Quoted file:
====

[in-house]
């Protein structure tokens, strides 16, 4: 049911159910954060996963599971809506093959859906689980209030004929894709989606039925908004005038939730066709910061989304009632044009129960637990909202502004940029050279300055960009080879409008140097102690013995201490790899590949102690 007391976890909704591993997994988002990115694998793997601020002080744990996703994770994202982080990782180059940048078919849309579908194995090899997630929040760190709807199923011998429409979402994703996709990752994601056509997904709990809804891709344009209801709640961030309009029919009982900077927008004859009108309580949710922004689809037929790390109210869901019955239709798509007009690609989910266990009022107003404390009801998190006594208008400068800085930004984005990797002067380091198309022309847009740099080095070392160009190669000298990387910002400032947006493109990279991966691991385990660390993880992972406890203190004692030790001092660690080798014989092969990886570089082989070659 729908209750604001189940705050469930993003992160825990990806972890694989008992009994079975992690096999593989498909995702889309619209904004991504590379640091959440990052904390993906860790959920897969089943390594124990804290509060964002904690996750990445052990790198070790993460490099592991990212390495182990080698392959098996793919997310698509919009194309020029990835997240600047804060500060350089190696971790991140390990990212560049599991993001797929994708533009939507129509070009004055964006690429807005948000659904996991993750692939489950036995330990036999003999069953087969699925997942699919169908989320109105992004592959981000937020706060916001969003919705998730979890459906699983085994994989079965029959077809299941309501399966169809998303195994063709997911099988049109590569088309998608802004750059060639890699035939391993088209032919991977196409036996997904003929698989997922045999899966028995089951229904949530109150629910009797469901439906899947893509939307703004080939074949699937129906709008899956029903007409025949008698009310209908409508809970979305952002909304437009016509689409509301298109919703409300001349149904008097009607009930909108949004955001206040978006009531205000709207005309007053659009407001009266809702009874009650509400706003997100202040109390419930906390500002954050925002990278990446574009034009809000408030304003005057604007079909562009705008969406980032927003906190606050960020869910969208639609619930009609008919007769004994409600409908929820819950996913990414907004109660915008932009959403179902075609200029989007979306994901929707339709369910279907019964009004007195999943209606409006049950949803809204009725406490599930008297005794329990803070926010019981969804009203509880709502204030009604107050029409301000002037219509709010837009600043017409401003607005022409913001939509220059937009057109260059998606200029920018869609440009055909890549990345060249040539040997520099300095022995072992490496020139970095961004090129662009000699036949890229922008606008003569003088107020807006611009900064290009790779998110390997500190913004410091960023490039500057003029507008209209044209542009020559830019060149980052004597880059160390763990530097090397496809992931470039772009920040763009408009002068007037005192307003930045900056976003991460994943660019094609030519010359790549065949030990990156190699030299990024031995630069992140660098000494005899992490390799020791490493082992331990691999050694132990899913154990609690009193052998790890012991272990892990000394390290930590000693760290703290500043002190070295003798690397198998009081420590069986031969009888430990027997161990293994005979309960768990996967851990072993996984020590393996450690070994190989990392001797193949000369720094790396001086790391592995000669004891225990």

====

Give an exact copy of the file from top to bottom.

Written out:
[in-house]
């Protein structure tokens, strides 16, 4: 049911159910954060996963599971809506093959859906689980209030004929894709989606039925908004005038939730066709910061989304009632044009129960637990909202502004940029050279300055960009080879409008140097102690013995201490790899590949102690 007391976890909704591993997994988002990115694998793997601020002080744990996703994770994202982080990782180059940048078919849309579908194995090899997630929040760190709807199923011998429409979402994703996709990752994601056509997904709990809804891709344009209801709640961030309009029919009982900077927008004859009108309580949710922004689809037929790390109210869901019955239709798509007009690609989910266990009022107003404390009801998190006594208008400068800085930004984005990797002067380091198309022309847009740099080095070392160009190669000298990387910002400032947006493109990279991966691991385990660390993880992972406890203190004692030790001092660690080798014989092969990886570089082989070659 729908209750604001189940705050469930993003992160825990990806972890694989008992009994079975992690096999593989498909995702889309619209904004991504590379640091959440990052904390993906860790959920897969089943390594124990804290509060964002904690996750990445052990790198070790993460490099592991990212390495182990080698392959098996793919997310698509919009194309020029990835997240600047804060500060350089190696971790991140390990990212560049599991993001797929994708533009939507129509070009004055964006690429807005948000659904996991993750692939489950036995330990036999003999069953087969699925997942699919169908989320109105992004592959981000937020706060916001969003919705998730979890459906699983085994994989079965029959077809299941309501399966169809998303195994063709997911099988049109590569088309998608802004750059060639890699035939391993088209032919991977196409036996997904003929698989997922045999899966028995089951229904949530109150629910009797469901439906899947893509939307703004080939074949699937129906709008899956029903007409025949008698009310209908409508809970979305952002909304437009016509689409509301298109919703409300001349149904008097009607009930909108949004955001206040978006009531205000709207005309007053659009407001009266809702009874009650509400706003997100202040109390419930906390500002954050925002990278990446574009034009809000408030304003005057604007079909562009705008969406980032927003906190606050960020869910969208639609619930009609008919007769004994409600409908929820819950996913990414907004109660915008932009959403179902075609200029989007979306994901929707339709369910279907019964009004007195999943209606409006049950949803809204009725406490599930008297005794329990803070926010019981969804009203509880709502204030009604107050029409301000002037219509709010837009600043017409401003607005022409913001939509220059937009057109260059998606200029920018869609440009055909890549990345060249040539040997520099300095022995072992490496020139970095961004090129662009000699036949890229922008606008003569003088107020807006611009900064290009790779998110390997500190913004410091960023490039500057003029507008209209044209542009020559830019060149980052004597880059160390763990530097090397496809992931470039772009920040763009408009002068007037005192307003930045900056976003991460994943660019094609030519010359790549065949030990990156190699030299990024031995630069992140660098000494005899992490390799020791490493082992331990691999050694132990899913154990609690009193052998790890012991272990892990000394390290930590000693760290703290500043002190070295003798690397198998009081420590069986031969009888430990027997161990293994005979309960768990996967851990072993996984020590393996450690070994190989990392001797193949000369720094790396001086790391592995000669004891225990």